HOUSTON (Reuters) – Exxon Mobil Corp Chief Executive Darren Woods is reorganizing the company’s refining operations, part of a push to boost profits amid volatile oil and natural gas prices, the company said on Monday.
The changes at the world’s largest publicly traded oil producer are the most sweeping to date by Woods, who became chief executive in January after former chief Rex Tillerson resigned to become U.S. secretary of state.
Woods has moved first to reshape the parts of the businesses he knows best, according to sources familiar with the matter. Before taking the helm at Exxon, Woods ran Exxon’s refining operations.
Exxon spokeswoman Charlotte Huffaker confirmed the downstream business overhaul in a statement, adding the company expects it will “improve decision making and enhance performance in the market.”
The parts of the business impacted were refining and marketing divisions, said spokesman Scott Silvestri.
Company sources told Reuters Exxon’s chemical operation also has been restructured, but Silvestri denied this.
It was not immediately clear if the changes will involve job cuts or executive departures. Exxon’s Huffaker said she could not say if there would be any impact on jobs.
The reorganization aims to squeeze more profits from the downstream business as the company works to improve its exploration and production operations, which have struggled since 2014 to adjust to lower oil and gas prices.
The downstream restructuring, disclosed internally last month, will combine the fuels and lubricants division with the supply and refining divisions.
Financial responsibility for the merged operation will rest with country and regional chiefs who report to Exxon’s Irving, Texas, headquarters rather than divisional bosses as previously, according to people familiar with the matter.
The changes are designed to simplify operations and increase accountability for profitability, the sources said.
Exxon’s refining and chemical operations have grown in stature under Woods, delivering steady earnings compared with its oil and gas production.
Exxon operates 22 refineries in 14 countries, processing nearly 5 million barrels of oil per day. The firm builds chemical and refining plants in the same location, allowing managers to shift production between fuels or chemicals based on demand.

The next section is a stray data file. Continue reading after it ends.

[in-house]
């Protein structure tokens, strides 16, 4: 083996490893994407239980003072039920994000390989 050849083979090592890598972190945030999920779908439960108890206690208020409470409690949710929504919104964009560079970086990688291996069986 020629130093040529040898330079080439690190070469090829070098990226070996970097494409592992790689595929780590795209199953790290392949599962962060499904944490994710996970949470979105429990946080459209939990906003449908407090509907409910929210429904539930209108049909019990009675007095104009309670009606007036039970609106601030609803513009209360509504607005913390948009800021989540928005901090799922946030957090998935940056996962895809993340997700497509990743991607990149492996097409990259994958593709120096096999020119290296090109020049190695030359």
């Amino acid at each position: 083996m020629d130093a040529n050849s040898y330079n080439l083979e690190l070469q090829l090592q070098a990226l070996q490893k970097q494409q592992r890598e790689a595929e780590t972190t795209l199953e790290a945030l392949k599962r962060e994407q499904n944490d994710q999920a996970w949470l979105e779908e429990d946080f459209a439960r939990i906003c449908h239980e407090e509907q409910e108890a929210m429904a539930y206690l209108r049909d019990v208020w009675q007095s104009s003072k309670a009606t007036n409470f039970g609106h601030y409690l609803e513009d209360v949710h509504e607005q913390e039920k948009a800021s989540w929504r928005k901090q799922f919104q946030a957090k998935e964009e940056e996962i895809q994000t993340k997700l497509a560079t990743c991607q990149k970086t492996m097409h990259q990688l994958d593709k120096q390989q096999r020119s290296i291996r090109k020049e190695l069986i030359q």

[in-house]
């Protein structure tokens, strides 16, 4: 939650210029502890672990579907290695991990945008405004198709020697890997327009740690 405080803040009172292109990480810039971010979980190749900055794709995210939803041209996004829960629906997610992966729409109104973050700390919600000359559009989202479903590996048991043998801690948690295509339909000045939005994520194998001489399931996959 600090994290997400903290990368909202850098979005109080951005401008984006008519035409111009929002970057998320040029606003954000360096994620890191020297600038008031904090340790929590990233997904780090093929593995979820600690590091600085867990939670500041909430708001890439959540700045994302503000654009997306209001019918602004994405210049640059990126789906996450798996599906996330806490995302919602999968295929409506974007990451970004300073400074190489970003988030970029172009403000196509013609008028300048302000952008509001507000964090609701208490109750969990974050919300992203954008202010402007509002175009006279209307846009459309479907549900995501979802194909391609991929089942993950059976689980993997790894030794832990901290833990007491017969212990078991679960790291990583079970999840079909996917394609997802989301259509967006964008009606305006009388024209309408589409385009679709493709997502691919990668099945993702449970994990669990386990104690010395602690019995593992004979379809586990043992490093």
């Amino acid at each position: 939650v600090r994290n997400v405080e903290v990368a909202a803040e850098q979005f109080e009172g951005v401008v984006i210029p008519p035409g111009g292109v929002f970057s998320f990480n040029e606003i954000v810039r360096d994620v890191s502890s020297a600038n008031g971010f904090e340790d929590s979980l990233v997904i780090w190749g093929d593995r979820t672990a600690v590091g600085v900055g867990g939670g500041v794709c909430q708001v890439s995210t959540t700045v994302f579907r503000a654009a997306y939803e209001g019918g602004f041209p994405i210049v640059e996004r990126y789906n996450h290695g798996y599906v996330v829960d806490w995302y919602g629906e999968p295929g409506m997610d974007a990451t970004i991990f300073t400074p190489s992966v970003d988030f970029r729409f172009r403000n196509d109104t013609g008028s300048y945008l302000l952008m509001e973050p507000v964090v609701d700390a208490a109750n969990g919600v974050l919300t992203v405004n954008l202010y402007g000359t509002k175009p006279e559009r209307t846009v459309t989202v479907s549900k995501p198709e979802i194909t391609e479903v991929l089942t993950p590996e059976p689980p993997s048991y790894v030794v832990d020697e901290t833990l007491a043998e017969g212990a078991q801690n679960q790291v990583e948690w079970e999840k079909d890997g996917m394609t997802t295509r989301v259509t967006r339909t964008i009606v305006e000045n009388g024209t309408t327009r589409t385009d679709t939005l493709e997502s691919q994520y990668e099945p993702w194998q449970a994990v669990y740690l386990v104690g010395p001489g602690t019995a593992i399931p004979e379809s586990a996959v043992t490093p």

The changes come as Exxon expands the refining division. The company is investing $20 billion through 2022 to expand its chemical and oil refining plants on the U.S. Gulf Coast.
The refining and chemicals arms contributed more than $4.2 billion apiece to 2016 earnings, compared with a $196 million profit from exploration and production. Last year’s results were affected by sharply lower crude prices.
In some quarters, Exxon would not have made any money were it not for its refineries.
This year, the company’s oil and gas business bounced back to a $5 billion profit during the first nine months on stronger crude prices. Refining earnings were $4.03 billion and chemicals $3.25 billion, respectively, for the first three quarters this year.
Some staff members have raised questions as to whether there is any need to alter a system seen as largely successful, said the sources who declined to be identified.
It was unclear if the changes would impact an internal accounting practice known as general interest principle. That rule permits certain transactions to be loss-making for a local division if they are beneficial for the corporation as a whole.
Exxon did not comment on any potential accounting changes.